The Spring Island house is coming along very nicely. Currently, Esposito Construction is installing interior trim and wood floors. They are going to begin installing cabinets and tile next week.

Port Royal Plantation

There has been good progress at the Port Royal Plantation house. I love the front elevation, its really going to look great with a bright red front door!

 

Long Cove Renovation

Our major renovation in Long Cove has drywall hung and they will begin installing trim soon.

Factory Creek House

All the drywall is hung in the Factory Creek House and the painters are beginning to prime the walls. The views from this house are stellar, the clients are going to love having all those windows!

Factory Creek House 2

This Factory Creek house should be finishing up soon.

Brays Island Renovation

We are counting the days until this renovation is complete. 

 


Exterior Rendering

An exterior rendering is an excellent tool when selecting colors and materials for your home. To decide the window color for our project on St Simon's Island, Benjie prepared three options to show the clients. By using a combination of our Revit model, photographs and stock photos of plants and materials, Benjie can create a realistic image of the house. The live oaks in this rendering are from photographs of the site!


Best practices to mitigate stormwater runoff

 Here is an example of a rain garden that Thomas Angell, of Verdant Enterprises, designed for the Cole Residence.Here is an example of a rain garden that Thomas Angell, of Verdant Enterprises, designed for the Cole Residence.

In David Lauderdale’s interview with Al Segars in last Sunday’s paper, Al said that we need to “go above and beyond. See that your homeowners’ association maintains it storm-water retention ponds so they function as promised.” You can read Lauderdale's article here.

Beaufort County has a storm-water runoff management ordinance for new single family houses in unincorporated areas of the county that are not in an approved community storm-water runoff system and single family houses that are renovated in excess of 50% of the appraised value of the building. The ordinance requires the mitigation of the storm-water within the property limits.

For the rest of us, we should all go above and beyond by reducing the amount of storm-water on our properties that needs to be mitigated. The easiest way to reduce runoff is by reducing the amount of impervious surfaces on the property. This includes: using gravel or pervious pavers for your drive; and limiting the amount of patios and terraces or paving them with pervious pavers.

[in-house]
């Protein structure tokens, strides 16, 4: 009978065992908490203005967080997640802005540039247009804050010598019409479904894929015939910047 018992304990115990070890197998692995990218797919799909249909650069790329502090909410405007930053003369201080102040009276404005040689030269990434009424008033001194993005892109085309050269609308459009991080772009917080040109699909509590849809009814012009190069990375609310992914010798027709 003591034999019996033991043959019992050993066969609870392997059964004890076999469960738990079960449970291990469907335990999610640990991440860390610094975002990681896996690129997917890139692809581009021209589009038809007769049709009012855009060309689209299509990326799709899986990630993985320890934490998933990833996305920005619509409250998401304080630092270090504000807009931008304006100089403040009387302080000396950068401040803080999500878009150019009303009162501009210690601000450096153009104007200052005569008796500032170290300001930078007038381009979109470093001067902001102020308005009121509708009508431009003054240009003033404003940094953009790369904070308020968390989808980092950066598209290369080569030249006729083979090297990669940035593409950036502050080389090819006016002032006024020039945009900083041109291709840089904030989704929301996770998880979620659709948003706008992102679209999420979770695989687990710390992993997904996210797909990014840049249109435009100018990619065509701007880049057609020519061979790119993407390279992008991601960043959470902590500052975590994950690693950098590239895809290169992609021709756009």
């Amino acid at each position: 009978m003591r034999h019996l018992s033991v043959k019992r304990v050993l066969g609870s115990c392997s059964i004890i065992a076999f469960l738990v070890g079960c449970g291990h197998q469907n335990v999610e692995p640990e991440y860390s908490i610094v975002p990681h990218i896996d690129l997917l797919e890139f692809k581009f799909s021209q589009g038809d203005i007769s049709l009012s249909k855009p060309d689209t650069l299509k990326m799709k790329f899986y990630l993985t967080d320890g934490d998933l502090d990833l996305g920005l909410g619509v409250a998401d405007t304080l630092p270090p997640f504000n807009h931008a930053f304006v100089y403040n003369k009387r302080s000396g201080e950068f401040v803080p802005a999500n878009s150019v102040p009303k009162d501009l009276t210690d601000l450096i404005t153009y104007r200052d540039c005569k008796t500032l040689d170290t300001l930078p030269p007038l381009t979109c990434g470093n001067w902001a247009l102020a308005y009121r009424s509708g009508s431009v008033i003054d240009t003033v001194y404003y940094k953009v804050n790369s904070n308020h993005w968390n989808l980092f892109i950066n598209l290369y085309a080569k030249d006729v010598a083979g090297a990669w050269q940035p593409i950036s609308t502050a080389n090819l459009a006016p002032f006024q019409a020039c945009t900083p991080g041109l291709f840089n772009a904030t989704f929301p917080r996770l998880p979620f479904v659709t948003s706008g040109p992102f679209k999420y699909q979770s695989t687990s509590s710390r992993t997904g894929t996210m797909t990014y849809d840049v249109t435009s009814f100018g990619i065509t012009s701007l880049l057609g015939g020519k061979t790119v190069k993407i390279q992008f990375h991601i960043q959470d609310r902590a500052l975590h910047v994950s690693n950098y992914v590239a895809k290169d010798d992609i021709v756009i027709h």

Collecting Rainwater

The best management practice is to collect and store the rainwater for reuse or slow infiltration. There are two options for collecting rainwater; either a rain barrel or a cistern. Both are connected to your gutters and downspouts. A rainbarrel is used to collect water for use in your garden. Be sure that the rainbarrel has a cover so that it is not a mosquito nursery. A cistern is larger and is the storage tank portion in a complete rainwater harvesting system that filters and stores water for any normal household use. If the water is to be used for potable needs it must go through additional filtration and water purification.

Rain Garden

Another option is a rain garden which is a shallow bowl shaped depression of loose absorbent soils that is planted with deep-rooted native perennials and grasses. The runoff slowly soaks into the ground and reduces the amount of runoff entering our marshes and rivers. The design of the rain garden should be incorporated with the entire garden design. According to Garden Design Magazine rain gardens can help reduce storm-water waste by up to 99 percent.

Mitigation Calculations

The county has a very easy to use on-line worksheet that calculates how much runoff needs to be mitigated. http://stormwaterworksheet.createandsolve.com/  To determine the total excess runoff to be mitigated you will need to know the following information before you begin: the square footage of your roof; the square footage of other impervious areas; the square footage of your lot; your soil type, sandy or clayey; and the area of your lot that is irrigated. You next enter the number and size of storage and reuse systems want to use. The worksheet then computes the natural infiltration capacity of the lot to control runoff. If the first two practices do not control all of the rainwater, the worksheet determines the size of a raingarden to capture all of the runoff.